xAP Plug-in for SqueezeCenter v7.x

Edward Pearson

ersp — design

September 2008

Revision History
Revision v1.1 02-Oct-2008 ersp
Accompanies v2.2.1 software.
Revision v1.0 14-Sep-2008 ersp
First release. Accompanies v2.2 software.
Revision v0.5 10-May-2008 ersp
Draft notes for beta software testers.

Table of Contents

1. Introduction
2. Installation
3. Configuration Settings
4. xAP Communications
4.1. General
4.2. Player Basic Status and Control (BSC)
4.3. Player Transport
4.4. Player Audio Mixer
4.5. Player Schedule
4.6. Player Query
4.7. Player On Screen Display (OSD)
4.8. Player Playlist
4.9. Buttons and IR
4.10. Server Control
5. Diagnostics

1. Introduction

The xAP Plug-in for SqueezeCenter adds home automation capabilities via the xAP automation protocol to the Slim Devices' SqueezeCenter media server and players.

xAP is a set of conventions that allows home automation devices connected to a home network to exchange information and control each other. xAP is not any particular piece of software or hardware; it’s a standard created to help programs and devices created by different home automation manufacturers and enthusiasts talk to each other. There are already a considerable number of things that speak xAP and the number is growing all the time. There are new devices and programs that have been created from the ground up to work with xAP as well as existing programs and devices that are getting xAP-enabled. Enabling an existing program or device to work with xAP can be done either by the original manufacturer or, for programs that include a facility for others to create extensions or plug-ins, by someone else. The plug-in for SqueezeCenter is that last kind; a plug-in written by a third party that enables SqueezeCenter to talk xAP.

This is a second generation, pure-Perl implementation of the xAP plug-in. The previous version, released in 2006 supported server software v6.x (SlimServer) which was a replacement for the earlier .Net-based SlimServer connector that used to command line interface (CLI) to SlimServer for its integration. This version has been significantly revised to work with the updated v7.x SqueezeCenter software.

The plugin provides two-way xAP communication for SqueezeCenter with the following main functions:

  • Player power and volume control with xAP BSC

  • Player transport control

  • Player mixer control

  • Player message display

  • Playlist management

  • Server control

  • Access to low-level remote button and IR codes.

2. Installation

SqueezeCenter currently lacks a plugin install feature, though it is on the roadmap. The supplied .zip file (Plugins-xAP-Plugin.zip) should be opened and the 'xAP' folder at its top level copied to the 'Plugins' directory in your SqueezeCenter installation. On Windows this is normally 'C:\Program Files\SqueezeCenter\server\Plugins'.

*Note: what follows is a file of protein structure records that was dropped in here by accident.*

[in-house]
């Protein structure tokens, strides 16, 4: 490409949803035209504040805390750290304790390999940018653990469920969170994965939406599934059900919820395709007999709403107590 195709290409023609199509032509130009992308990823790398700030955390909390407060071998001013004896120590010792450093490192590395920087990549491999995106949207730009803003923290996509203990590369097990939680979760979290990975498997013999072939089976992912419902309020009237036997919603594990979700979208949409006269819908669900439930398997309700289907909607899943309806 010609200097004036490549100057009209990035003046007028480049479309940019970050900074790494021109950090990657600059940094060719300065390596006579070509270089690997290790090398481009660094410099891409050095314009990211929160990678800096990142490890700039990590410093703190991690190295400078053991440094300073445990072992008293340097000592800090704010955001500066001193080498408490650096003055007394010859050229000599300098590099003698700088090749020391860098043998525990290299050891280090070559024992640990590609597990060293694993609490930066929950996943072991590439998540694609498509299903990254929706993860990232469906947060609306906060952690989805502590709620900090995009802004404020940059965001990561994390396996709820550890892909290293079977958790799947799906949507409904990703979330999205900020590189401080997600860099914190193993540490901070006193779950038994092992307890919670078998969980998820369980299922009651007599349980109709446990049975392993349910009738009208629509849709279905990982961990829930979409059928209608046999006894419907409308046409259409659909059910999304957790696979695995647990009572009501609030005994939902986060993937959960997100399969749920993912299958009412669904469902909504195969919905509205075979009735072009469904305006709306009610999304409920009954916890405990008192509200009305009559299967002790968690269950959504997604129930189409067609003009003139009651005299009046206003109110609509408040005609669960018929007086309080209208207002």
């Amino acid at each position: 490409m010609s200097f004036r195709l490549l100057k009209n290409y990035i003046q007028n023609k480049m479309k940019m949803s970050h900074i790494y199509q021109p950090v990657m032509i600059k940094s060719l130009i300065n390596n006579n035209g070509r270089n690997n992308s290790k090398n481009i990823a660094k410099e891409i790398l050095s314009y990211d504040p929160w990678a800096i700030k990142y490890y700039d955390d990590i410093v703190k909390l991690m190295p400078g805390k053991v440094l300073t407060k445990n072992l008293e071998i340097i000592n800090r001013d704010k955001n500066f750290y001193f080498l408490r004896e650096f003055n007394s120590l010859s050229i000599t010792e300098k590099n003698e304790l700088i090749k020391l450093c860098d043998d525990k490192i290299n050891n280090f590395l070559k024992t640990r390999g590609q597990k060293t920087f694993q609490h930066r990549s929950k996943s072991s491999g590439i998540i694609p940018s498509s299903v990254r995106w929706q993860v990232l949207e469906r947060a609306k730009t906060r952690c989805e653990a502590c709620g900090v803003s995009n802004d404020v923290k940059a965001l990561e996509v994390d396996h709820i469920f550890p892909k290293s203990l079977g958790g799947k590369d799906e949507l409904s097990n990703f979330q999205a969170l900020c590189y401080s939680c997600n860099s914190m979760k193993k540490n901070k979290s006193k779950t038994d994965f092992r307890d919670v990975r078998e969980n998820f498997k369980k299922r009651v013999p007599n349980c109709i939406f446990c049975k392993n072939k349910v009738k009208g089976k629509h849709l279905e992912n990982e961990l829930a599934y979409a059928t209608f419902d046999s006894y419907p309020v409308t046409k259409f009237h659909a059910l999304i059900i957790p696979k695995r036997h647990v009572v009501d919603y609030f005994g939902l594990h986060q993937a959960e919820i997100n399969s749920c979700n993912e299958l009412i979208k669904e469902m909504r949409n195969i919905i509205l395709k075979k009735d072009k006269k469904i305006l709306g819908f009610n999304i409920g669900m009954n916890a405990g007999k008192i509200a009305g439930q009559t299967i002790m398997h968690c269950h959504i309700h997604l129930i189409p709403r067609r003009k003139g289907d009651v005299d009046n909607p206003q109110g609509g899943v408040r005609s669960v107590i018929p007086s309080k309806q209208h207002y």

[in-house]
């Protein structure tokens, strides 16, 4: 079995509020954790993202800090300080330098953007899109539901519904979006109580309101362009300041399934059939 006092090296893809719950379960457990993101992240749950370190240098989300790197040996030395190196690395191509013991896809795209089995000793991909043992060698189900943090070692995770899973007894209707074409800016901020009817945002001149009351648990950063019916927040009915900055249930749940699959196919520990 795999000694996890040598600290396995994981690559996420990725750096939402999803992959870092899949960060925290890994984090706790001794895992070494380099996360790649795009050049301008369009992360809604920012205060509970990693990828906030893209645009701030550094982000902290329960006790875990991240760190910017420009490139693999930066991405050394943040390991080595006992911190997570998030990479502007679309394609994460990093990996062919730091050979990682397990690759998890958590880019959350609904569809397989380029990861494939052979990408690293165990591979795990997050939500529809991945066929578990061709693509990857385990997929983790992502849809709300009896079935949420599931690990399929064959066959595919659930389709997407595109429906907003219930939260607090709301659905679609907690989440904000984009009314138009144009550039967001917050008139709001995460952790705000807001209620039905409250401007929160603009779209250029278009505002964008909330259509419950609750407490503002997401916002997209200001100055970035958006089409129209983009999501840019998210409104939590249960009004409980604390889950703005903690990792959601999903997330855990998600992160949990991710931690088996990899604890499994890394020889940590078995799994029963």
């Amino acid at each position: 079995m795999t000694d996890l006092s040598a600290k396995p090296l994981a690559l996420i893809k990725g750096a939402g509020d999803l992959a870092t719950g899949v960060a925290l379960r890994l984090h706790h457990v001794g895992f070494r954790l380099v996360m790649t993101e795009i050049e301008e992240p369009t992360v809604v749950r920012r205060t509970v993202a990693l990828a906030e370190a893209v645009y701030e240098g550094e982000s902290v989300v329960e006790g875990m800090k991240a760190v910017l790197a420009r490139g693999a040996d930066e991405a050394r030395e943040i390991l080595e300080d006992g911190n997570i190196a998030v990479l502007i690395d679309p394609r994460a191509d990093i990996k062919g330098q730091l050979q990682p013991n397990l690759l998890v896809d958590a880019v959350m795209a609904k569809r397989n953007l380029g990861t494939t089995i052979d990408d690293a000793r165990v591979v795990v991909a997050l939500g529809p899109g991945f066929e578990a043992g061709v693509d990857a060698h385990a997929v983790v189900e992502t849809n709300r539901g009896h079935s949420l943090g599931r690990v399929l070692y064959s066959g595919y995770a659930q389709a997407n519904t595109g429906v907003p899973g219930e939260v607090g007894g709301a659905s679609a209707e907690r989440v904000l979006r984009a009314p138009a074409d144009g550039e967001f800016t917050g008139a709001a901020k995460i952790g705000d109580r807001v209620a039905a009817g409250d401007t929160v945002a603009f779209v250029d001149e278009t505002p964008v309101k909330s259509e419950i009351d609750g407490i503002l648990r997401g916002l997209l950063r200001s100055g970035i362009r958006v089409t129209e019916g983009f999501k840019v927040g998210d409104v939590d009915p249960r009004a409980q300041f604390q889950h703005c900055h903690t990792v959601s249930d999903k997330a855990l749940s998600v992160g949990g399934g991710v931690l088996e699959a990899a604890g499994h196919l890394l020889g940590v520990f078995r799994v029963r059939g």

For further instructions and installation troubleshooting hints, look at the Slim Devices Wiki page.

Where's the code? If you're curious, the code for the plugin is in the 'lib' directory in the 'Plugins-xAP-Plugin.par' file. A .par file is a thinly-disguised (file name extension changed) .zip archive file.

3. Configuration Settings

Once installed, the plug-in appears in the list of plugins on the plugins tab of the SqueezeCenter settings web UI. You may need to scroll down to find it. Settings specific to the plug-in can be found by clicking on the "Settings" link next to the plug-in entry. The following settings can be configured using the web UI:

Update interval

xAP sends periodic heartbeats and status update messages. The default setting of 60 seconds is typical.

Remote control button messages

Choose whether to send and receive remote control button press messages to/from the xAP network. By default this is turned off as it generates a large number of messages. You only need to enable this if you are going to do some low level integration using button press information.

Remote control infrared (IR) messages

Choose whether to send and receive SlimPlayer remote control infrared (IR) code messages to/from the xAP network. By default this is turned off as it generates a large number of messages. You only need to enable this if you are going to do some very low level integration using infrared codes.

xAP message name style

When xAP integration was first done for SlimServer some messages used "SliMP3' in their class and block names since this was the name of the player product at the time. These were changed to "Slim" for the previous version of this plug-in. The plug-in accepts both forms but here you choose which form it generates for outbound messages. You only need to choose "SliMP3" if you have other devices on your network that are expecting this.

xAP version

xAP is evolving from v1.2 to v1.3. The main change that affects this plugin is the format of the xAP UID (see next setting) which has been extended. Many, but not all, xAP devices have been updated to use the new v1.3 UID format. It is suggested that you use v1.3 format unless you know that there are v1.2 only devices on your network that need to exchange messages with SqueezeCenter. v1.2 only devices will often not recognise messages in v1.3 format. v1.3 devices will recognise v1.2 messages.

xAP device ID

Each xAP device on a home network has a hex identifier that is part of its unique ID (UID). A default is automatically generated; you only need to change this if it conflicts (unlikely) with another device on your xAP network. The device ID must be a series of upper-case hexadecimal digits, eg '4E99A2F2' but not all 0's or all F's, which are reserved.